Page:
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Omar Sharif Google Doodle: 5 Fascinating Facts About the Egyptian Actor

Omar Sharif Google Doodle: 5 Fascinating Facts About the Egyptian Actor

“Working gets in the way of living.” Wise words spoken by the subject of today’s Google Doodle, actor Omar Sharif. In honor of the Lawrence of Arabia star’s 86th birthday, Google is putting Sharif on the homepage of its prolific search engine with a simple animation that fits the actor’s elegant style perfectly.

Born in Alexandria, Egypt in 1932 as Michel Dimitri Chalhoub, Shari adopted the name Omar El-Sharif and began his acting career with a role in 1954’s The Blazing Sun. Since his initial appearance, Sharif saw much success that followed him up to his passing on July 10, 2015. The award-winning performer lived an 83-year-long life of intrigue that earned him recognition outside across multiple continents.

For a glimpse into Omar Sharif’s life and to better know the man behind today’s Google Doodle, here are five fast and fascinating facts about him.

His First English-Speaking Role Earned Him an Oscar Nominee

After starring in Egyptian cinema for eight years, Sharif made the switch to an English-speaking role with 1962’s Lawrence of Arabia. Director David Lean considered other actors like Horst Buchholz, Maurice Ronet, Dilip Kumar, and Alain Delon before having to switch Sharif from the role of Lawrence’s guide, Tafas, to Sherif Ali.

The change in role resulted in nominations for Best Supporting Actor in the 35th Academy Awards and Top Male Supporting Performance in the Laurel Awards. Sharif walked away with awards for Best Supporting Actor and Most Promising Newcomer - Male in the 20th Golden Globe Awards.

He Converted to Islam for Love

Though the two would divorce 19 years later, Sharif converted to Islam in 1955 to marry Faten Hamama. Sharif and Hamama had one child before splitting up in 1974 after Sharif self-exiled himself in Europe over trade restrictions imposed by Egyptian president Gamal Abdel Nasser. This wasn’t the last time he would undergo a faith conversation, either.

Long after his divorce, Sharif converted from Islam to Kabbalah, a Jewish mystic sect. Confirmation of his conversion came in 2012, but rumors started to surface in 2010 after he was seen attending religious meetings for European Jews. It was at these meetings, Sharif says, that he was convinced to change his faith.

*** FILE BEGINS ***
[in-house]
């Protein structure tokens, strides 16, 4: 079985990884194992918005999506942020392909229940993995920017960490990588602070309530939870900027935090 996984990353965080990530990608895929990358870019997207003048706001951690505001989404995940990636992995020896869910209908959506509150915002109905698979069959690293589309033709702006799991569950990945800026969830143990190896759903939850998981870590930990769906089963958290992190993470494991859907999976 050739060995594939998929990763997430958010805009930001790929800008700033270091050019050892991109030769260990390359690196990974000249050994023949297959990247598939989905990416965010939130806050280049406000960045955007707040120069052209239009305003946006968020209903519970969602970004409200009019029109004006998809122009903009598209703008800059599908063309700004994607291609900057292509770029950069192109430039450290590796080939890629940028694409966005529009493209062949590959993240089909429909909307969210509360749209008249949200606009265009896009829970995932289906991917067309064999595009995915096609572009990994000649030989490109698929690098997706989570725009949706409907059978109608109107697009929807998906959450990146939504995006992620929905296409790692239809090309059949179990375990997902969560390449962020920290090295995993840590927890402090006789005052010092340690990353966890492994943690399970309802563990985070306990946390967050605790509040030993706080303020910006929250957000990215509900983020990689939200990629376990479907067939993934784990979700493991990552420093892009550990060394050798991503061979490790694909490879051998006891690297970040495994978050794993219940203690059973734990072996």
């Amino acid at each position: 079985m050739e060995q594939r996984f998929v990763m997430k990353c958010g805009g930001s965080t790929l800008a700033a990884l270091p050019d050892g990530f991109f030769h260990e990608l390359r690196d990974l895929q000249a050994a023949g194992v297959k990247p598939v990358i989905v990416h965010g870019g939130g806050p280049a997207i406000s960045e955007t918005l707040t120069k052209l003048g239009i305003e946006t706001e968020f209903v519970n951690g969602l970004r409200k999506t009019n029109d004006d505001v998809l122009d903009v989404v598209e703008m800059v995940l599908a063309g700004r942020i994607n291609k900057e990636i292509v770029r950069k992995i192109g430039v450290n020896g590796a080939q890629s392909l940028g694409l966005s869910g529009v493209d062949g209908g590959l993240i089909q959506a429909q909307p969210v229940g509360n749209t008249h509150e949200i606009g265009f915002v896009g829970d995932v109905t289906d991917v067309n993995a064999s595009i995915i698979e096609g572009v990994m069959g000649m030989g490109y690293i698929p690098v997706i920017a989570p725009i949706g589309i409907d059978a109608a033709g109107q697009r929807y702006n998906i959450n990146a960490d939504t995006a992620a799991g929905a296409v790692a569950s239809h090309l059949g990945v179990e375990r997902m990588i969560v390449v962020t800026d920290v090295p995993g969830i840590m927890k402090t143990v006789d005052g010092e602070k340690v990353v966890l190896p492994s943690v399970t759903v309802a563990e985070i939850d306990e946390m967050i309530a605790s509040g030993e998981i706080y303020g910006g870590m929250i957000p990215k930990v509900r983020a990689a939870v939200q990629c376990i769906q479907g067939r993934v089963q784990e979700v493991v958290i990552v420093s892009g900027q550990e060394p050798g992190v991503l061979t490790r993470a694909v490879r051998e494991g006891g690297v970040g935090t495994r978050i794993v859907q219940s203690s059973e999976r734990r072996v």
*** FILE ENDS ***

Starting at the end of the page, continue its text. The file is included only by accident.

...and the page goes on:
The Controversy of “Funny Girl”

During his 19-year marriage to Faten Hamama, Sharif was given a role in William Wyler’s romantic musical comedy-drama, Funny Girl. Released in 1968, the film starred Barbra Streisand in the lead role alongside Omar Sharif. It was revealed that, during production, Streisand and Sharif had an affair, and while that was controversy enough, Funny Girl was already drenched with drama.

While filming, the Six-Day War between Israel and Egypt started, prompting studio executives to consider replacing Sharif for his Egyptian roots. Between his role in the film and the affair with a vocal Israeli supporter, Egypt threatened to withdraw his citizenship.

He Didn’t Initially Ask for the Role of Dr. Zhivago

For his portrayal of the titular Dr. Zhivago, Sharif walked away with the Golden Globe for Best Actor and was presented with the Laurel Award for Dramatic Performance. Ironically, when he first approached director David Lean about appearing in the film, he only asked to do so as Pavel Antipov. Instead, Tom Courtenay was given the role of Antipov while Sharif was cast in the role of Dr. Yuri Andreyevich Zhivago.

To better fit into the role of the doctor and look less “Egyptian,” Sharif taped back his eyes, straightened his hair, and waxed his skin.

Acting Runs in the Sharif Bloodline

Sharif may have passed away, but the acting bug lived on briefly through his son, Tarek Sharif, and grandson, Omar Sharif, Jr. While Tarek only starred in the 1969 film Avalanche and in Doctor Zhivago as eight-year-old Yuri, Omar Sharif, Jr. has spent a bit more time in the spotlight.

Early in his career, Sharif, Jr. starred in the Egyptian miniseries Wagh el qamar, Egyptian film Hassan wa Morcus, the Canadian series Virginie, the 2016 Irish film The Secret Scripture, and the 2017 film 11th Hour alongside Salma Hayek. Beyond acting, Sharif, Jr. has been an advocate for gay rights after coming out in The Advocate and served as the National Spokesperson for the Gay and Lesbian Alliance Against Defamation from 2013 to 2015.